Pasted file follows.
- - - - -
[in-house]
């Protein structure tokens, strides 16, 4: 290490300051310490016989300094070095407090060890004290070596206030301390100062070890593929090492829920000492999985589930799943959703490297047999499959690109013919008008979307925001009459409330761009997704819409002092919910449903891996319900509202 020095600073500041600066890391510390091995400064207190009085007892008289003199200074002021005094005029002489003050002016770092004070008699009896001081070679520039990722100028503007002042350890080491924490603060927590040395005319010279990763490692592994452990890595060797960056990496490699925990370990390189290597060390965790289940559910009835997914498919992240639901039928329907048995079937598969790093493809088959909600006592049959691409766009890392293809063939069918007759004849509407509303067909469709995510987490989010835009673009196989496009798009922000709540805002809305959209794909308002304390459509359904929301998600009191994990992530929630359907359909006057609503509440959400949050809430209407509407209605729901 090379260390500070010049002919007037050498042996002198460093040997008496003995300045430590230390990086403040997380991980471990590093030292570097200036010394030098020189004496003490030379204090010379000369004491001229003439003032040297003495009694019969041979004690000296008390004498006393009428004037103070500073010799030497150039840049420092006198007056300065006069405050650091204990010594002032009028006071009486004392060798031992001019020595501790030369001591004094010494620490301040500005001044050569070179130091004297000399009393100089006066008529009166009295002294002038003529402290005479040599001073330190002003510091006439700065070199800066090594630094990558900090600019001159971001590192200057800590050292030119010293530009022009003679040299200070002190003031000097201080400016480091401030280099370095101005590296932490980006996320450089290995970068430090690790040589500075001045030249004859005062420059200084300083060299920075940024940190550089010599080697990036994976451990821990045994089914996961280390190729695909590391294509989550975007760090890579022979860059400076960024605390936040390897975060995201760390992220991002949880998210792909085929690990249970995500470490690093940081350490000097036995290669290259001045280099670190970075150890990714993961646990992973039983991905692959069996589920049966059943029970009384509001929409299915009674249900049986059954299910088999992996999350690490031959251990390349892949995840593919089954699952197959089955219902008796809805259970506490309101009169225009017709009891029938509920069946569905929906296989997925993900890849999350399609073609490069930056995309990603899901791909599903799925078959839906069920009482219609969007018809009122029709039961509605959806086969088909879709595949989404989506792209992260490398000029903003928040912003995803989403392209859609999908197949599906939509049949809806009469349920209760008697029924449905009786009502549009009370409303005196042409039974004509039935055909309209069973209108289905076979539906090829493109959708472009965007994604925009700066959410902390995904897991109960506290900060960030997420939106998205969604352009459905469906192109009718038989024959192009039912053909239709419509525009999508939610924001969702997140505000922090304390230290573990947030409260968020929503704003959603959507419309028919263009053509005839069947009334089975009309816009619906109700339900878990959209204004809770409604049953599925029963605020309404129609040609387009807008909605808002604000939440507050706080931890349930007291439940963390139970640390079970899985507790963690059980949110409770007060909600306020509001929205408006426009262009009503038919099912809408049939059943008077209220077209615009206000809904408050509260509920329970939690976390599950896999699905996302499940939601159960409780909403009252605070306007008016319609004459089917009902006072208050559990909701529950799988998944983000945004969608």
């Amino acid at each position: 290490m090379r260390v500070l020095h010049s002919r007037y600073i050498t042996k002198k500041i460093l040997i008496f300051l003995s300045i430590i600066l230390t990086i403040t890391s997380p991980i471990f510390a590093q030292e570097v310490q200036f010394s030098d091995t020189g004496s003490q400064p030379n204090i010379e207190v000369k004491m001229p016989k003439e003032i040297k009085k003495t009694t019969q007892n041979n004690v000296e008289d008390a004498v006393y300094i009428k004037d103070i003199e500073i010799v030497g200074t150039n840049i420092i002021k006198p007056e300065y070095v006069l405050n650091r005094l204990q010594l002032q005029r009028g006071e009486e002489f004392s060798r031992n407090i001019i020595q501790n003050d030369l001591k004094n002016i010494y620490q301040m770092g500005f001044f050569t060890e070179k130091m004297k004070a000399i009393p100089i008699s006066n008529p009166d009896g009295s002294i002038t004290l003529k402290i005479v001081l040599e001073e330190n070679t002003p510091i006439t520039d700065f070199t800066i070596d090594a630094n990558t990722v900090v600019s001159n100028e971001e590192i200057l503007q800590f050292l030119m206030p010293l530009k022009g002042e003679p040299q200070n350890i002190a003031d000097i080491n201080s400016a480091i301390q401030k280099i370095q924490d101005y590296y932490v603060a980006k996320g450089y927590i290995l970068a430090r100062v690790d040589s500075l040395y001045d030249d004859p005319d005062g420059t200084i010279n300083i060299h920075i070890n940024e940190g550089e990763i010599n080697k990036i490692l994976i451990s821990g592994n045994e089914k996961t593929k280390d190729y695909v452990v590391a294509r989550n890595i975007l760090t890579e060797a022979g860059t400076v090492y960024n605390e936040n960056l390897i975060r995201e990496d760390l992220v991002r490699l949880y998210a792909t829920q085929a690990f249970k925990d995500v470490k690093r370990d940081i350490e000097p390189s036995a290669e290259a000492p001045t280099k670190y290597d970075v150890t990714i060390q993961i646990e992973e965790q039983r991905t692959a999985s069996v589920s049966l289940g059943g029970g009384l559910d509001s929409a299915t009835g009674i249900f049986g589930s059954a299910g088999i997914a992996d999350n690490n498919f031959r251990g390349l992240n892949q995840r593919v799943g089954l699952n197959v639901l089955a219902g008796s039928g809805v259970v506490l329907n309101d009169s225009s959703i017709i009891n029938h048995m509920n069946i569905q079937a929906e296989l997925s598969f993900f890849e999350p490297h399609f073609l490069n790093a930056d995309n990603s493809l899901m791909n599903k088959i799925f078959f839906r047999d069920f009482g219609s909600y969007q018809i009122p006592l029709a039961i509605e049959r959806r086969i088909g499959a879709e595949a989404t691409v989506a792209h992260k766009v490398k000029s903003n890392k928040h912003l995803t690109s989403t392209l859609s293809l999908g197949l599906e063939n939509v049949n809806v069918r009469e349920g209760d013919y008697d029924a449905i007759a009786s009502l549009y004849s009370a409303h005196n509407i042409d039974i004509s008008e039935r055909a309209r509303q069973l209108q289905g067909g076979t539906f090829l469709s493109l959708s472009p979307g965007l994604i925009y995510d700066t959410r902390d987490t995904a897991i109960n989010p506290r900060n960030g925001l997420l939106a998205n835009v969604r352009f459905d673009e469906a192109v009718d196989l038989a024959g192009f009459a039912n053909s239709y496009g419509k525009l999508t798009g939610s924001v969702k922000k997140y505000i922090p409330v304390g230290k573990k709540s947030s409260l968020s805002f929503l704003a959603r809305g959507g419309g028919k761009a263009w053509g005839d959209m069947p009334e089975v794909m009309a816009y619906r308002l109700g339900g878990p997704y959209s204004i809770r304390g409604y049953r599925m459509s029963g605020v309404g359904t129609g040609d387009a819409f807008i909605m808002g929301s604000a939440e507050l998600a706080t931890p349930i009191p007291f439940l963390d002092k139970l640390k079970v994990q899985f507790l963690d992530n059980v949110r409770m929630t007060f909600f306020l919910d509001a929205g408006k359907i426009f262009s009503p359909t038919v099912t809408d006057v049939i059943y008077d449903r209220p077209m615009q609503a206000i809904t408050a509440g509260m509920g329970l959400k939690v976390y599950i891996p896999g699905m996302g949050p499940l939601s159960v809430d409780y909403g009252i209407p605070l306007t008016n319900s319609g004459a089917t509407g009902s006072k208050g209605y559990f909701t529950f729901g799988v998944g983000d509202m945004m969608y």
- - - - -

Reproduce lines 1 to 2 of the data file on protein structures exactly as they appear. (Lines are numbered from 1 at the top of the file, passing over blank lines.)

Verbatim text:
[in-house]
């Protein structure tokens, strides 16, 4: 290490300051310490016989300094070095407090060890004290070596206030301390100062070890593929090492829920000492999985589930799943959703490297047999499959690109013919008008979307925001009459409330761009997704819409002092919910449903891996319900509202 020095600073500041600066890391510390091995400064207190009085007892008289003199200074002021005094005029002489003050002016770092004070008699009896001081070679520039990722100028503007002042350890080491924490603060927590040395005319010279990763490692592994452990890595060797960056990496490699925990370990390189290597060390965790289940559910009835997914498919992240639901039928329907048995079937598969790093493809088959909600006592049959691409766009890392293809063939069918007759004849509407509303067909469709995510987490989010835009673009196989496009798009922000709540805002809305959209794909308002304390459509359904929301998600009191994990992530929630359907359909006057609503509440959400949050809430209407509407209605729901 090379260390500070010049002919007037050498042996002198460093040997008496003995300045430590230390990086403040997380991980471990590093030292570097200036010394030098020189004496003490030379204090010379000369004491001229003439003032040297003495009694019969041979004690000296008390004498006393009428004037103070500073010799030497150039840049420092006198007056300065006069405050650091204990010594002032009028006071009486004392060798031992001019020595501790030369001591004094010494620490301040500005001044050569070179130091004297000399009393100089006066008529009166009295002294002038003529402290005479040599001073330190002003510091006439700065070199800066090594630094990558900090600019001159971001590192200057800590050292030119010293530009022009003679040299200070002190003031000097201080400016480091401030280099370095101005590296932490980006996320450089290995970068430090690790040589500075001045030249004859005062420059200084300083060299920075940024940190550089010599080697990036994976451990821990045994089914996961280390190729695909590391294509989550975007760090890579022979860059400076960024605390936040390897975060995201760390992220991002949880998210792909085929690990249970995500470490690093940081350490000097036995290669290259001045280099670190970075150890990714993961646990992973039983991905692959069996589920049966059943029970009384509001929409299915009674249900049986059954299910088999992996999350690490031959251990390349892949995840593919089954699952197959089955219902008796809805259970506490309101009169225009017709009891029938509920069946569905929906296989997925993900890849999350399609073609490069930056995309990603899901791909599903799925078959839906069920009482219609969007018809009122029709039961509605959806086969088909879709595949989404989506792209992260490398000029903003928040912003995803989403392209859609999908197949599906939509049949809806009469349920209760008697029924449905009786009502549009009370409303005196042409039974004509039935055909309209069973209108289905076979539906090829493109959708472009965007994604925009700066959410902390995904897991109960506290900060960030997420939106998205969604352009459905469906192109009718038989024959192009039912053909239709419509525009999508939610924001969702997140505000922090304390230290573990947030409260968020929503704003959603959507419309028919263009053509005839069947009334089975009309816009619906109700339900878990959209204004809770409604049953599925029963605020309404129609040609387009807008909605808002604000939440507050706080931890349930007291439940963390139970640390079970899985507790963690059980949110409770007060909600306020509001929205408006426009262009009503038919099912809408049939059943008077209220077209615009206000809904408050509260509920329970939690976390599950896999699905996302499940939601159960409780909403009252605070306007008016319609004459089917009902006072208050559990909701529950799988998944983000945004969608």